There are few more iconic sights than Saul “Slash” Hudson; guitar legend, stood on a stage, mass of curly hair about his shoulders, top hat unfathomably secured atop, tattooed and bejewelled with leather legs and Gibson Les Paul ready at fingers. In that respect even the cover of the great man’s new DVD doesn’t disappoint – posing with top off and guitar behind his head, the shot says it all. Slash is far from done bringing his showmanship to baying crowds just yet.
Filmed in Stoke-on-Trent – believe it or not Slash’s hometown – this DVD celebrates and shows off Slash’s greatest hits across the years spent in Guns N Roses, Velvet Revolver, Slash’s Snakepit and his latest solo work. Vocals are provided by effortlessly cool Alter Bridge frontman, Myles Kennedy – an incredible find for Slash as he pays tribute to GNR songs with all Axl’s rasp and high squeals, while also bringing something unique to the remaining set list. However, Axl is an impressive performer to surpass, and the standout vocal tracks for me were in fact from the ‘Slash’ album – Ghost – originally sung by The Cult’s Ian Astbury, and Starlight, co-written and made for Kennedy himself.
…Slash bounds about the stage with the enthusiasm of a much younger rock god.
Performing songs made famous by another, to an audience made up of fans all too familiar with the originals, next to the co-writer and legend of the original band; it can’t be an easy task, but Myles exudes calm and never even breaks a sweat. In this respect he’s far removed from the mad, gauntlet-running Rose and is surpassed in the energetic stakes by Slash himself, who bounds about the stage with the enthusiasm of a much younger rock god. But Myles’ relaxed take on frontmanship is no bad thing and allows focus on the job at hand, singing without fault.
Not only does he carry off the notes, the styles of different songs recorded by a wide array of artists on Slash’s ‘solo’ offerings, but Kennedy really seems to feel the words within them. He preaches the lyrics to the crowd and seems genuinely aware of the privilege to be performing with such music and talent.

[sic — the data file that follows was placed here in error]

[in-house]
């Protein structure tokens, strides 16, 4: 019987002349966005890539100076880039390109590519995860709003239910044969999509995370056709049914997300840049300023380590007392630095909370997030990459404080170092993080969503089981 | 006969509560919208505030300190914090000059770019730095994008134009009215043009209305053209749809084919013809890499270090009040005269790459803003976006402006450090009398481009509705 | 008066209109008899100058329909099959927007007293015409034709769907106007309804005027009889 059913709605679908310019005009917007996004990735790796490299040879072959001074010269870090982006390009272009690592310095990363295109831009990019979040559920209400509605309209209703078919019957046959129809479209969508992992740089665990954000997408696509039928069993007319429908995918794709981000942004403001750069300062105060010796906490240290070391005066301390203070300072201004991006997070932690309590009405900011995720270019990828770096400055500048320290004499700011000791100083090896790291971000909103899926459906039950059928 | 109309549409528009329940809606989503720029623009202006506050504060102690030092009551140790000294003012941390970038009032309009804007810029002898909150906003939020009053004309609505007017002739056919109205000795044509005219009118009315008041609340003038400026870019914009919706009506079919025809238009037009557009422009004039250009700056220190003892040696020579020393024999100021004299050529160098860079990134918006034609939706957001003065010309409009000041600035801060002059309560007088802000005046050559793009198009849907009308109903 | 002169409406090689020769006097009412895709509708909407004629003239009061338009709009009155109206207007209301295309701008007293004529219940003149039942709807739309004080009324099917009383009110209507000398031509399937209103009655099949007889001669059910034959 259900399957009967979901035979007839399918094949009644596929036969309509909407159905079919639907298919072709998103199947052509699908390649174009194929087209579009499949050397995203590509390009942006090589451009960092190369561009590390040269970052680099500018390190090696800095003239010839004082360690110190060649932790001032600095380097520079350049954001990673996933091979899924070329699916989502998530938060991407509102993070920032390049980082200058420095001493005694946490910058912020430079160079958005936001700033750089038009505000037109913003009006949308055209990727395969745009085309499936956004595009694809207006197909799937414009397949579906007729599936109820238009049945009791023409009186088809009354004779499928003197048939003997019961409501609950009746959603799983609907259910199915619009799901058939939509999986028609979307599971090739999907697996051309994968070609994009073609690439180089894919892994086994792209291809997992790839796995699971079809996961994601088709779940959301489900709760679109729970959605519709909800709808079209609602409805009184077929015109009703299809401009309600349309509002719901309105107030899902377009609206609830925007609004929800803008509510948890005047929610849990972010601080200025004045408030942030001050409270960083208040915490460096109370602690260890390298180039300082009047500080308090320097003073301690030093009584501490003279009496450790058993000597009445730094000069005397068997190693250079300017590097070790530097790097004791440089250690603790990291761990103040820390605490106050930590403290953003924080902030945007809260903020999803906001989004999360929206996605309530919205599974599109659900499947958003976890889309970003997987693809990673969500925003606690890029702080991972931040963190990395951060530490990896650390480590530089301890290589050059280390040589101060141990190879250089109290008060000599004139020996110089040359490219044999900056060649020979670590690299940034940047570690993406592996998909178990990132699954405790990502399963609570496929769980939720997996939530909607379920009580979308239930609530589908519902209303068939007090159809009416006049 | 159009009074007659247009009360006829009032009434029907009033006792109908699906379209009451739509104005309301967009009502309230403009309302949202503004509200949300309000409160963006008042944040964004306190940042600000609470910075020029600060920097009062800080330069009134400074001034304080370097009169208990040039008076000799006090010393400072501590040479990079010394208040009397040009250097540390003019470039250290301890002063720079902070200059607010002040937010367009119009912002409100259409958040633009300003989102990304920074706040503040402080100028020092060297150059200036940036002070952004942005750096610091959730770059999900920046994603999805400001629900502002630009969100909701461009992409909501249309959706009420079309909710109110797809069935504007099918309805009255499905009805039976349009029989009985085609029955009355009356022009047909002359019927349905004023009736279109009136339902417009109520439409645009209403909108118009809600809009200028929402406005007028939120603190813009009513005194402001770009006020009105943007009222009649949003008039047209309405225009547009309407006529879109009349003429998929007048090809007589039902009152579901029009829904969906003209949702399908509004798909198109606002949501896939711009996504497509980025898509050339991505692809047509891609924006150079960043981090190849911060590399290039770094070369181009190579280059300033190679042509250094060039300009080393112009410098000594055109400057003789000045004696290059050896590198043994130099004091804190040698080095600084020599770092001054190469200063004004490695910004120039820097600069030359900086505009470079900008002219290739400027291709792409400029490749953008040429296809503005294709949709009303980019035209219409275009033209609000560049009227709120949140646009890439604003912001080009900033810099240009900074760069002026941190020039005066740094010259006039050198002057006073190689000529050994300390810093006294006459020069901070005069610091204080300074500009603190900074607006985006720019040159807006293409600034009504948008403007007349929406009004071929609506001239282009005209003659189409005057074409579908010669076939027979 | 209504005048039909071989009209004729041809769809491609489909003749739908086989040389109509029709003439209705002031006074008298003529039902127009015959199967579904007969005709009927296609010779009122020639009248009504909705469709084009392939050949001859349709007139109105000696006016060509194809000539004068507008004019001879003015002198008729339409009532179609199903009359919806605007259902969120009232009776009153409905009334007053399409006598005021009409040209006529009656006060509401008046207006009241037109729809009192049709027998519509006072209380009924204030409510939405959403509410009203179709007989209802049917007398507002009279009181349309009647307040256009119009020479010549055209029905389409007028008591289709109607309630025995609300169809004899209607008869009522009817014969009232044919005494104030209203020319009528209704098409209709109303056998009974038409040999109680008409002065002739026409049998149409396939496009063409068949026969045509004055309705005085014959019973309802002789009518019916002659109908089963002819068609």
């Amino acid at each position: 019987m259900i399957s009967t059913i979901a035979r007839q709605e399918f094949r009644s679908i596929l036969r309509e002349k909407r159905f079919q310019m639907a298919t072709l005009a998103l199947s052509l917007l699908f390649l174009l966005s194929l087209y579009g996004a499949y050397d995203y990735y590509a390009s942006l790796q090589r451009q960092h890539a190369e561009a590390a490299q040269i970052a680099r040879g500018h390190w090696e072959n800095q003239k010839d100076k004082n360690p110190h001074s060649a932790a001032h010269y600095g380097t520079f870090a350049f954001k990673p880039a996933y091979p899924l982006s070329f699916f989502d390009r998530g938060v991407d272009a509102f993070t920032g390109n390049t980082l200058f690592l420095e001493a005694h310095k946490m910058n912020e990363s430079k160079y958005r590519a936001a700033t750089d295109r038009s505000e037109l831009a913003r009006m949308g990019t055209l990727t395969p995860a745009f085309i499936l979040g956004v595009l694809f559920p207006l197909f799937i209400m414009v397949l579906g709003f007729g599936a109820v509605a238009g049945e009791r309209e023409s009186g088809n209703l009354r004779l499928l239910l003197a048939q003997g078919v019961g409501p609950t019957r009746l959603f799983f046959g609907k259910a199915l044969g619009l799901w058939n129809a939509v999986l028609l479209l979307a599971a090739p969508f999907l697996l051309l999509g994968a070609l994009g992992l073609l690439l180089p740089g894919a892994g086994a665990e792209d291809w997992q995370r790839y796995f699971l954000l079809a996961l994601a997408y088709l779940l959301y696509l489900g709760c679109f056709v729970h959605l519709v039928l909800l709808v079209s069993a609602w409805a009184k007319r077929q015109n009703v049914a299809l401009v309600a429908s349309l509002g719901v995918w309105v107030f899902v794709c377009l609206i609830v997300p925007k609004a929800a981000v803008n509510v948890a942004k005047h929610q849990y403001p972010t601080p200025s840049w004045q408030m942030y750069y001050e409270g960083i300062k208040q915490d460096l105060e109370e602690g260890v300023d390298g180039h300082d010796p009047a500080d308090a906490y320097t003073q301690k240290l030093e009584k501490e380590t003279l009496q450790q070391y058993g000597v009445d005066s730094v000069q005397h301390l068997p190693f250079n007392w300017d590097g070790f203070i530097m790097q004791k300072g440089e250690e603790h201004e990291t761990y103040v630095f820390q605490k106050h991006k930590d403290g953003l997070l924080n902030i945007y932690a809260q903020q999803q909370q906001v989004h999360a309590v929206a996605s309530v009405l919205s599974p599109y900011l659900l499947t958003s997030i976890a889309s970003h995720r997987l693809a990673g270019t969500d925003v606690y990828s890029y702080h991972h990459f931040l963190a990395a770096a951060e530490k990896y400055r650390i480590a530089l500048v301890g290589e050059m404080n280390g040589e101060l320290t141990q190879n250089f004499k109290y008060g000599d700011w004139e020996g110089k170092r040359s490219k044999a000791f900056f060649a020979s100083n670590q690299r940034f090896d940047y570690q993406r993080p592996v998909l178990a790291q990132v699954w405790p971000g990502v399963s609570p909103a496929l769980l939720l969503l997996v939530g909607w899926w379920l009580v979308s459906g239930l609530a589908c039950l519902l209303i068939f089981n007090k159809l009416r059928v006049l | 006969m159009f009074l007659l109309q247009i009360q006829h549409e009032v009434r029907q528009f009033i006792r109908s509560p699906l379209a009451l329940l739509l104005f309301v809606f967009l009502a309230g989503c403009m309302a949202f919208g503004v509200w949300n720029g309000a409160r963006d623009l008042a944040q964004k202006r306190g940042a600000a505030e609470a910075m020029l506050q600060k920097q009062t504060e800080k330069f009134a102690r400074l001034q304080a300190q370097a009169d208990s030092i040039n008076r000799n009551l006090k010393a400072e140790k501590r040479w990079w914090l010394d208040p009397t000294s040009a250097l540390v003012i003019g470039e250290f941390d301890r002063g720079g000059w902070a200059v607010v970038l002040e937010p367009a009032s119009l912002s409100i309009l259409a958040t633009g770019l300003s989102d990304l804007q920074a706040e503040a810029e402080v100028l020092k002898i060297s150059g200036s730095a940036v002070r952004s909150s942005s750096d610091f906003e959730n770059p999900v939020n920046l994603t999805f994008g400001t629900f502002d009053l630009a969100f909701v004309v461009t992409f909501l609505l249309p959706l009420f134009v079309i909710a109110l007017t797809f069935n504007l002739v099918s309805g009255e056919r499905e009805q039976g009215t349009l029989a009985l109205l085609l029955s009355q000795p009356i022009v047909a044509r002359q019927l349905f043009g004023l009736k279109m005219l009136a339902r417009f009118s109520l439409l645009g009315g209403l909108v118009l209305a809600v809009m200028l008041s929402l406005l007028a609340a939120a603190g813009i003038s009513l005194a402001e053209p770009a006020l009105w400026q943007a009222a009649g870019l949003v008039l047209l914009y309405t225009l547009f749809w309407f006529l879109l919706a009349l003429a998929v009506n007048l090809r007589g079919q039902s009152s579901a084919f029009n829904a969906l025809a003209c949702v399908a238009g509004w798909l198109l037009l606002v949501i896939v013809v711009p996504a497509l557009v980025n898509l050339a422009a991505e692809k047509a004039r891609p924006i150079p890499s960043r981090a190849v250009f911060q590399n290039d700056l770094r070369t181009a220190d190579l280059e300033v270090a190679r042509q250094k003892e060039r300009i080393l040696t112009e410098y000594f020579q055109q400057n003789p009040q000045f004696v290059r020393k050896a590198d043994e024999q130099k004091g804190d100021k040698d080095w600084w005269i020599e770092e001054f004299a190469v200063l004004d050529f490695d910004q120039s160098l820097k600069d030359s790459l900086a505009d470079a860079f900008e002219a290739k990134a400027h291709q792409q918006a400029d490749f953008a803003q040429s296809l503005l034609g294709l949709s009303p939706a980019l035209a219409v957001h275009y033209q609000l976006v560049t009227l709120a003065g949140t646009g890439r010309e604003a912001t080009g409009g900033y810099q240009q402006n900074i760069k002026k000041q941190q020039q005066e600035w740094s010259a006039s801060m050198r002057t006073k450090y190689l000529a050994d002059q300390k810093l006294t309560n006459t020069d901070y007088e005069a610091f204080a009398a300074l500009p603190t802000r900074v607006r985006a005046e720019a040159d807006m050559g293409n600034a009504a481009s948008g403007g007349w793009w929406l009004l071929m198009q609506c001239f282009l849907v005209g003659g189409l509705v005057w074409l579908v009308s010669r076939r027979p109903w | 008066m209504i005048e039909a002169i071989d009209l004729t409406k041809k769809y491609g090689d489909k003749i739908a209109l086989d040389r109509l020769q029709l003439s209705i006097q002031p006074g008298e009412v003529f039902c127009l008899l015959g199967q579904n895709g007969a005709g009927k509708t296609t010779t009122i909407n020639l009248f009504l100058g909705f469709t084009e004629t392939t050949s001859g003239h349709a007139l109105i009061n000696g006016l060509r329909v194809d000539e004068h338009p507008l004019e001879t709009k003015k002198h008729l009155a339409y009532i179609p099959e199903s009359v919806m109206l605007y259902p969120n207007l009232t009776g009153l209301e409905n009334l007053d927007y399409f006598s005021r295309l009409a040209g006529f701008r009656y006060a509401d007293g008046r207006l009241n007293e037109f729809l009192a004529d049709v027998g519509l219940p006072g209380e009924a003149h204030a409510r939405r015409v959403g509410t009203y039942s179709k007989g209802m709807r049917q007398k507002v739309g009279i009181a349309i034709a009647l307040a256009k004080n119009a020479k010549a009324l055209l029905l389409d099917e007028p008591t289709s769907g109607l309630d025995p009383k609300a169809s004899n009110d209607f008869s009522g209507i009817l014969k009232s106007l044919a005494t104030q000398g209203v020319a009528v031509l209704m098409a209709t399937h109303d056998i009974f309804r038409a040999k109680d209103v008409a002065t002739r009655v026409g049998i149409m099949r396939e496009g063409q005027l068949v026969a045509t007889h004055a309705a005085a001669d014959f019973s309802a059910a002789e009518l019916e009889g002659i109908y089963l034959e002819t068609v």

…Brent Fitz, who, while looking exhausted from approximately the point of song two, grins from ear to ear throughout.
He’s not the only beaming face on stage either. The whole band are in fine form and teeth are glimpsed more than once, not least from the drummer, Brent Fitz, who, while looking exhausted from approximately the point of song two, grins from ear to ear throughout. Even the corners of Slash’s usually intense mouth upturn once or twice.
Part of Slash’s charm and intrigue come from his silence – years spent so prominent on stage and yet rarely words said, what with frontmen as mouthpieces and his guitar saying plenty. But on stage in Stoke he does greet the crowd, thank them and promise to be back in 2012, clearly lapping up their enthusiasm as much as they’re enjoying the show.
A group hug and a bow and the gig is finished in an apt feel-good style.
The remainder of the band is introduced towards the end – Bobby Schneck on rhythm guitar and Todd Kerns on bass, who even took centre stage for Doctor Alibi where his gruffer, lively style produced a welcome contrast to the main set. A group hug and a bow and the gig is finished in an apt feel-good style.
Above all, never mind the skill, the vibe is palpable. Band and crowd reliving old songs and rocking out to the new; the riffs are too infectious to do anything but sing along or bang your head to. This DVD is worth the purchase for every Slash fan out there, old or new; though I’m sure it’s far from the last chance to see Slash and hopefully only the start of this line-up’s time together.
Image courtesy of Saul Hudson